Back now? Did you bring one for me? No? You suck. Kidding, kidding; I’ll get over it some day. In the meantime: why last Thursday was fun!
Actually, every Thursday is pretty fun in Sackville...almost too fun, you might say. Last year, I was a big fan of the film society nights at the Vogue Cinema. I’ve only been to one of those this year (The Edge of Heaven, which I highly recommend, by the by). In fact, many of the movies have appealed to me, but I am being wooed by another lover. This lover lives just across the street from the Vogue, and it is known as the Bridge Street Cafe Open Mic Night. Technically, the two are not mutually exclusive, as the movie is usually done not too long after 9:00, and the Open Mic goes until 10:00, but on the one occasion I tried to two-time them, it was bad news bears. Maybe you’re more awesome than I am, but I couldn’t transition so easily from movie-watching mode to playing-music-in-front-of-people mode, and the result was a lot of really embarrassing mistakes. So mostly, Open Mic on its own has been my standard Thursday night activity. There’s a nice regular crowd mainly of older musicians that I really like hanging out with. I grew up going to jam sessions with my dad, and spent last summer singing with his band, so it’s pretty nice to have stumbled upon a community of real grown-up music makers here in Sackville that don’t mind my hanging around.
This Thursday, however, was a little bit different. This time around, Open Mic night was hosted by B.O.D.I.E.S., and there was a special focus on music and readings that dealt with violence awareness. I played two songs. The first was this:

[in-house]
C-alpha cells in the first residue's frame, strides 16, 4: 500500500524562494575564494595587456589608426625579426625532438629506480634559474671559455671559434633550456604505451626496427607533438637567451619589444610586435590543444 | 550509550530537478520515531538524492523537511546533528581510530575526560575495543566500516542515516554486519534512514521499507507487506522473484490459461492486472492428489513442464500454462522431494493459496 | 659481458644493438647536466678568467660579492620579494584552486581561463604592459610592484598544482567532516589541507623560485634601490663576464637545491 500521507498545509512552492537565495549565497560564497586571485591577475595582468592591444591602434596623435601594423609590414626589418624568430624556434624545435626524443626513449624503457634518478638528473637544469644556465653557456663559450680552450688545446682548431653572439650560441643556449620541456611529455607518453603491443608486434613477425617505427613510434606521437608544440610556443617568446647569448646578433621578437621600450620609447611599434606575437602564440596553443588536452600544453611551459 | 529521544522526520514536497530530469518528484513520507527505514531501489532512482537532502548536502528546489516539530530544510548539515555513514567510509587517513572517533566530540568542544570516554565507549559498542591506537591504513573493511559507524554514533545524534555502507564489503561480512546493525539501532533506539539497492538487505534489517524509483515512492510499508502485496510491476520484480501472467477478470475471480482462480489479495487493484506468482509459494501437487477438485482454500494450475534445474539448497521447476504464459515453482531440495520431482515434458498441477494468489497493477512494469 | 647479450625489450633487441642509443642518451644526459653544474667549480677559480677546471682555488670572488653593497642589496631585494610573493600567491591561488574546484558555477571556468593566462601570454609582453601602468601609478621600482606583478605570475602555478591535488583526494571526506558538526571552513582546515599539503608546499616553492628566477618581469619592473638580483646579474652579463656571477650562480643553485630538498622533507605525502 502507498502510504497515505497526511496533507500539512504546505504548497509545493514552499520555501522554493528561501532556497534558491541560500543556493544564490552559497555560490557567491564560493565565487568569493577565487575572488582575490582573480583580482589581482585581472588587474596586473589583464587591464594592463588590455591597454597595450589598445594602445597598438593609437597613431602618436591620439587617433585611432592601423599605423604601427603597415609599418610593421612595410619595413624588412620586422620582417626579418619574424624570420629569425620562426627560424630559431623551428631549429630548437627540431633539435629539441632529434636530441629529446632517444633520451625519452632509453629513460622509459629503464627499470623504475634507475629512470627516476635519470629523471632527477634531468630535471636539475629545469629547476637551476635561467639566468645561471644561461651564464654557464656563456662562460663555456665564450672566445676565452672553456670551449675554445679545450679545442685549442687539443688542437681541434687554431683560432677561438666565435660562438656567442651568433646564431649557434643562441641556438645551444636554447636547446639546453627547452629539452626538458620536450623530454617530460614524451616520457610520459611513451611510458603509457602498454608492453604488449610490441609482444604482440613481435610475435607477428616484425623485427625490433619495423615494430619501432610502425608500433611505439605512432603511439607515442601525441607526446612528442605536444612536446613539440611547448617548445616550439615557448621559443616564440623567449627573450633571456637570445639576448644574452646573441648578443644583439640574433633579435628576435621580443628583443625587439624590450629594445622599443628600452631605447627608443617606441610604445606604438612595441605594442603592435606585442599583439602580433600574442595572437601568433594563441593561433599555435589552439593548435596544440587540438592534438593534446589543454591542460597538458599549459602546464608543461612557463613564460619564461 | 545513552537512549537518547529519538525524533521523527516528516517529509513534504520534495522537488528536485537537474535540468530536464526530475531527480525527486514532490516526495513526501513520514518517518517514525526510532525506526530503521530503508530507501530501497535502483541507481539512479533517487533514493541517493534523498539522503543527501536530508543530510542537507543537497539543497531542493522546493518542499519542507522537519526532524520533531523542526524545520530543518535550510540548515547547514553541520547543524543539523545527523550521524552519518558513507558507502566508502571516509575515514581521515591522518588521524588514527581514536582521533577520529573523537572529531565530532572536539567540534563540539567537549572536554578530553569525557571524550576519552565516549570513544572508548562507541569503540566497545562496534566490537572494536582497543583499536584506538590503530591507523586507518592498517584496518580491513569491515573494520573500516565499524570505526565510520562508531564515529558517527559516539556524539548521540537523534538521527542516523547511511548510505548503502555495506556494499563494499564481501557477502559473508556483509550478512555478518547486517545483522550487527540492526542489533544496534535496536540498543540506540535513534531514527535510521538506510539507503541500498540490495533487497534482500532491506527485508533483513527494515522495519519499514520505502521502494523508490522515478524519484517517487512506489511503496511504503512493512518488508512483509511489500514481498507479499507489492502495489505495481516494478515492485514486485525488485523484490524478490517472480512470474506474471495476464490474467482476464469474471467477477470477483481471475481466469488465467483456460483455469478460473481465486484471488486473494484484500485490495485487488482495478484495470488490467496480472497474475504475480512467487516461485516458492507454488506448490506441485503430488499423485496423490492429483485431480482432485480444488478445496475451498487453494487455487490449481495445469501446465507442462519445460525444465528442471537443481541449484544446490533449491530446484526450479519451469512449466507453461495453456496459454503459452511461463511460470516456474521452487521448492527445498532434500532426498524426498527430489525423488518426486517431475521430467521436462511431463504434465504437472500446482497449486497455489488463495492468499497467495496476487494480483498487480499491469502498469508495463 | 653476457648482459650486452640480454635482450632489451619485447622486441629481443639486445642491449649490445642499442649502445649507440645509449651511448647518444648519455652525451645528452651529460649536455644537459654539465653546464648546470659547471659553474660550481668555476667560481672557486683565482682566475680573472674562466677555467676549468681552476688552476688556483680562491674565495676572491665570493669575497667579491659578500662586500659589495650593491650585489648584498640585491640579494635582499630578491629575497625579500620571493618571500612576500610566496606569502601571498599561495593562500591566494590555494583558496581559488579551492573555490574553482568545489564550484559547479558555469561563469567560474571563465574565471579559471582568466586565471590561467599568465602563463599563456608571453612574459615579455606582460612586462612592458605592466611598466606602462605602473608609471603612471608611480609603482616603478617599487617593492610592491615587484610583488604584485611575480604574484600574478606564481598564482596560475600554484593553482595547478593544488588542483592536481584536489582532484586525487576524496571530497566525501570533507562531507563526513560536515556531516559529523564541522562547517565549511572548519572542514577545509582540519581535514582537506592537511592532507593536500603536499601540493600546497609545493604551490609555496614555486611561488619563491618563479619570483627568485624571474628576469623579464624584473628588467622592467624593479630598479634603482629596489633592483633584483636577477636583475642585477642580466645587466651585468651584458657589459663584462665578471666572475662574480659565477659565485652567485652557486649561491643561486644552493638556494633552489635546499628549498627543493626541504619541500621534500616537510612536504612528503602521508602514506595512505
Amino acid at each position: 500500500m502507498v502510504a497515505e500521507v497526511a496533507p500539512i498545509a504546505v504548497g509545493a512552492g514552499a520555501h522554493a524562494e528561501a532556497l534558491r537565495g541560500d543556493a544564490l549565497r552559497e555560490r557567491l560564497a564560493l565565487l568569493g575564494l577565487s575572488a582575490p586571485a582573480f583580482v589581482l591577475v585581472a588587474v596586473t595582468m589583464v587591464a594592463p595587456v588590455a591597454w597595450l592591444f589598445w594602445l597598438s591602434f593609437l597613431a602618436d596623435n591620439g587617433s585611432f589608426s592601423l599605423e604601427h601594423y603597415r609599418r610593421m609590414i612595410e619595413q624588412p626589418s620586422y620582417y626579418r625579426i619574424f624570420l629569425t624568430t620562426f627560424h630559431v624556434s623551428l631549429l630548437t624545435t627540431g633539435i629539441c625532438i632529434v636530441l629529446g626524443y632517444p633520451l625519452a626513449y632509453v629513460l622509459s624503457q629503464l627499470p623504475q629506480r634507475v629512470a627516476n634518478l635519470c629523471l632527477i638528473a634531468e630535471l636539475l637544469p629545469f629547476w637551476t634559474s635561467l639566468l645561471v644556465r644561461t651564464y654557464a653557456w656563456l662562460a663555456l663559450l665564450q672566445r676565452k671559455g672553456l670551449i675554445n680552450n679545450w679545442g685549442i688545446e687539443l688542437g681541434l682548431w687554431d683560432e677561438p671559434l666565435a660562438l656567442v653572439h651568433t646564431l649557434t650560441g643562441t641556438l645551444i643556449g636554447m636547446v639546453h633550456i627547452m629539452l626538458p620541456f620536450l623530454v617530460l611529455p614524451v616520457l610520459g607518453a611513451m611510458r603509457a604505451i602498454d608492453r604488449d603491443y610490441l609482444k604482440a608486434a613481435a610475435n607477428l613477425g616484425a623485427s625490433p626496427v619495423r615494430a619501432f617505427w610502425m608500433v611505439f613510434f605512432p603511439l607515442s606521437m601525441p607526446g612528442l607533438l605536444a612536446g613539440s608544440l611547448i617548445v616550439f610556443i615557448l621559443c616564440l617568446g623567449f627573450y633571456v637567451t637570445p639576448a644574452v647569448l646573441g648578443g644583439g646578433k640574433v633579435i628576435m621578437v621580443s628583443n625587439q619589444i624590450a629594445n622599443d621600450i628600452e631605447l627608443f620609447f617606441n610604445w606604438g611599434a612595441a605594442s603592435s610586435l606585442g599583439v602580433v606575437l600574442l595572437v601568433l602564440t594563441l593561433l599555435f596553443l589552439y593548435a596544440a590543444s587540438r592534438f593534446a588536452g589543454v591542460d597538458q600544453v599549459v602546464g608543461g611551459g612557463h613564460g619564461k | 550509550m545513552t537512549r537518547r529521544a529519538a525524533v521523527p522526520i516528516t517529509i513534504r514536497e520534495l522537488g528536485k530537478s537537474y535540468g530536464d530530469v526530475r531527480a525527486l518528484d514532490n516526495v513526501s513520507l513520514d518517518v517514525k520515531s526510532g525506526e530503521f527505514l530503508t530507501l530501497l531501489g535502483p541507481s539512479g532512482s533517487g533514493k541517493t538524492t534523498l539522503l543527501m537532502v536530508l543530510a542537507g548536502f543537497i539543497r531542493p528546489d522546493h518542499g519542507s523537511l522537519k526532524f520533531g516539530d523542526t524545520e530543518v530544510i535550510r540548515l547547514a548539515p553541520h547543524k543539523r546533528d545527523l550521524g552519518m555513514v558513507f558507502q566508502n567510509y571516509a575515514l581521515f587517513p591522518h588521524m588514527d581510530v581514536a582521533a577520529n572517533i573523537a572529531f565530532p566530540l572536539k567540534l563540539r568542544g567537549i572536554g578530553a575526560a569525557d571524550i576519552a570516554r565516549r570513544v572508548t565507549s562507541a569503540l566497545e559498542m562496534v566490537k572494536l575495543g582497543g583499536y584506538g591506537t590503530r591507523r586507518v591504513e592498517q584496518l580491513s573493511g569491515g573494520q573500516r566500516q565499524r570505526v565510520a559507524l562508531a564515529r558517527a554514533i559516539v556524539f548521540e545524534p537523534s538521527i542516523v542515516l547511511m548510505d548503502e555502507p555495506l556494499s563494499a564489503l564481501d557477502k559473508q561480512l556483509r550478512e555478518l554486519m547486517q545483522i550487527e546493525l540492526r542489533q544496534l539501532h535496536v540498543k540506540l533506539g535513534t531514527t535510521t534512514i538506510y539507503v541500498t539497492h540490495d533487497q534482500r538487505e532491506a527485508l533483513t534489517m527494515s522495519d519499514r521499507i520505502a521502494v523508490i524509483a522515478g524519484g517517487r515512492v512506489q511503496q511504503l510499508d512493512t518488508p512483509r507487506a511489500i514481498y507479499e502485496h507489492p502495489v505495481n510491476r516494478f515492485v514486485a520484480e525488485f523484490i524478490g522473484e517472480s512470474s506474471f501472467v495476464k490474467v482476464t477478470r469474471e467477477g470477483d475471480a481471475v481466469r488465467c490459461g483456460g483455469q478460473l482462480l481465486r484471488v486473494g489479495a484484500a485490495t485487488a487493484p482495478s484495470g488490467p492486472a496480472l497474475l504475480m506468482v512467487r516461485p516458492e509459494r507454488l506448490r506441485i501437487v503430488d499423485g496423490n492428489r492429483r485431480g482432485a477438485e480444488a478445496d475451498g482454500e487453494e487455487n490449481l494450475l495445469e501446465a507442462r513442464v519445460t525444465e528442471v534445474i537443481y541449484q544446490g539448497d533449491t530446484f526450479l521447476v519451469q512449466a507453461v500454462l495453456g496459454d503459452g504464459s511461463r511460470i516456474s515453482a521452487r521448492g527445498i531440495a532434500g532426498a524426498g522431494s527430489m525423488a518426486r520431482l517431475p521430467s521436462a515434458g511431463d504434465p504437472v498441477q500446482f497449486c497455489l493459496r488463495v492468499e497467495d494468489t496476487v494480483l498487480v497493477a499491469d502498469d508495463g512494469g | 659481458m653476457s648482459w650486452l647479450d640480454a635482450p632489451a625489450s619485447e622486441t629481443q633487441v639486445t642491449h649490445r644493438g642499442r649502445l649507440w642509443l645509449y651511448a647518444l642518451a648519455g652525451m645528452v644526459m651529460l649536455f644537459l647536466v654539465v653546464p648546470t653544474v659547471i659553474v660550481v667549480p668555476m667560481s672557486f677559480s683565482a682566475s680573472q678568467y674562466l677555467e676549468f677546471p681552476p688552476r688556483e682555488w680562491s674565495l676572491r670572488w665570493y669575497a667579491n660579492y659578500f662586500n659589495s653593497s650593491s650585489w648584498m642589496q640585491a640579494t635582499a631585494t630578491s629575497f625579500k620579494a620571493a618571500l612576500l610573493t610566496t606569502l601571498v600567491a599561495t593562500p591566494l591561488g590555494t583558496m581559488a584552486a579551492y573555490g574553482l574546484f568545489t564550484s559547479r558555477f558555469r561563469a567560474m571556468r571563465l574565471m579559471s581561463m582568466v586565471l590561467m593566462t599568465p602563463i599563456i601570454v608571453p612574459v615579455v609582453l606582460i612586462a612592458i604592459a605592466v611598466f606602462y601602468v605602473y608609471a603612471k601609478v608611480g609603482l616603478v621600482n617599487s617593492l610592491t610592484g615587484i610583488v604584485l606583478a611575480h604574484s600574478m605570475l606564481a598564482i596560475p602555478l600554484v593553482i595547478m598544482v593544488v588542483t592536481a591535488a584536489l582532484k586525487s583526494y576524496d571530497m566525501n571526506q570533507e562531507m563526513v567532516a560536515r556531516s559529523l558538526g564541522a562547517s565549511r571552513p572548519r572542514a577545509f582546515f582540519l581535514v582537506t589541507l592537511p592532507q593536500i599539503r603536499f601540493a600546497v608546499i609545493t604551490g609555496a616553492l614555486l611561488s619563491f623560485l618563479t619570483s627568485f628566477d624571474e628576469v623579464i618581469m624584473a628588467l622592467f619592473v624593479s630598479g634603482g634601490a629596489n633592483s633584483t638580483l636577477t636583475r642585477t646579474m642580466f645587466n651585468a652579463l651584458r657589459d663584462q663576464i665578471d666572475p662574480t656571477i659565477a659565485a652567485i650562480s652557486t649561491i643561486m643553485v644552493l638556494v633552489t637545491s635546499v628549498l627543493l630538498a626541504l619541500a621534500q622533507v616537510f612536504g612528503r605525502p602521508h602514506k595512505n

As I said to the audience at the cafe that night, “This song is about relationship violence, but you’re allowed to laugh, because it has a werewolf in it.” Then I asked them if they would sing along on the chorus, and they promised me they would, and then they really did! I’ve always been too shy to try to elicit that level of audience participation before, but it was pretty thrilling, so I think I’ll definitely be doing it more in future. Following that song, I played one I had never shared with anyone before, a fact that only really occurred to me as I was introducing it. It seemed appropriate for the evening in question, though, as it was something I wrote in high school in response to being harassed by strangers when I would walk through the park hand-in-hand with a female friend or sweetheart (something that I’m pleased to say I have not experienced since coming to Mount Allison—the harassment, that is; I’ve held plenty of girl-hands here). I got really flustered and messed up the lyrics at one point while playing, and I don’t really think the song is good enough to become part of my regular performance repertoire, but I’m glad I took the opportunity to play it for such a supportive crowd, nonetheless. I felt so much fondness for the Mt.A. community that night, overall. It was just a really warm and fuzzy feeling I got—but at the same time, not the kind of feeling you get from just ignoring the fact that there are problems that need to be confronted. It was a warm fuzzy feeling of knowing I was one in a room full of people who were into actually confronting said problems, rather than passively putting up with the bullshit. Good times.
Okay, moving on to...
Remembrance Day has always been a kind of iffy holiday for me. I can appreciate that it is definitely (at least usually) more oriented towards peace rather than the glorification of war, but I still find that some of the patriotism/militarism connected with the day makes the semi-Quaker hippy child inside of me just a tad uncomfortable.
That said, there is at least one part of the observance of Remembrance Day that I find very moving: the moment of silence. National anthems and military insignia may not be very Quaker-kosher, but silence sure is. Anyone who’s met me knows that I have a sometimes aggravating tendency to scurry to fill up the blanks in conversation, and as my flat-mate can attest, I’m not very good at functioning without my constant soundtrack—but I do value silence, particularly when it’s shared with others.